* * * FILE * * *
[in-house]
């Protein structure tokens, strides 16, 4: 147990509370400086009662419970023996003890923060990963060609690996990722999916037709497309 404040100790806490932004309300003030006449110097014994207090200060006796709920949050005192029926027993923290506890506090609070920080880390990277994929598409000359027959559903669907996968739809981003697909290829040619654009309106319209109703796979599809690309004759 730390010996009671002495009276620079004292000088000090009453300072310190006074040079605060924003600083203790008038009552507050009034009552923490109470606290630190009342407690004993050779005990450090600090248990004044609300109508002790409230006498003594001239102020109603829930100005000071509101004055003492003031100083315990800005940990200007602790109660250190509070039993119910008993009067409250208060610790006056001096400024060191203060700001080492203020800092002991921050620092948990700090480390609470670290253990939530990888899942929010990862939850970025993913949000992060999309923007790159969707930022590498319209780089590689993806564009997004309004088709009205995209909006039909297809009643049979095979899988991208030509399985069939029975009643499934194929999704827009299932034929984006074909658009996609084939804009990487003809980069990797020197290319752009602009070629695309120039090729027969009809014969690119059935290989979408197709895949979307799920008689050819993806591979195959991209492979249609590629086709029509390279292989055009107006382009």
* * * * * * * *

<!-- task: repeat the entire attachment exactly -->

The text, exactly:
[in-house]
């Protein structure tokens, strides 16, 4: 147990509370400086009662419970023996003890923060990963060609690996990722999916037709497309 404040100790806490932004309300003030006449110097014994207090200060006796709920949050005192029926027993923290506890506090609070920080880390990277994929598409000359027959559903669907996968739809981003697909290829040619654009309106319209109703796979599809690309004759 730390010996009671002495009276620079004292000088000090009453300072310190006074040079605060924003600083203790008038009552507050009034009552923490109470606290630190009342407690004993050779005990450090600090248990004044609300109508002790409230006498003594001239102020109603829930100005000071509101004055003492003031100083315990800005940990200007602790109660250190509070039993119910008993009067409250208060610790006056001096400024060191203060700001080492203020800092002991921050620092948990700090480390609470670290253990939530990888899942929010990862939850970025993913949000992060999309923007790159969707930022590498319209780089590689993806564009997004309004088709009205995209909006039909297809009643049979095979899988991208030509399985069939029975009643499934194929999704827009299932034929984006074909658009996609084939804009990487003809980069990797020197290319752009602009070629695309120039090729027969009809014969690119059935290989979408197709895949979307799920008689050819993806591979195959991209492979249609590629086709029509390279292989055009107006382009």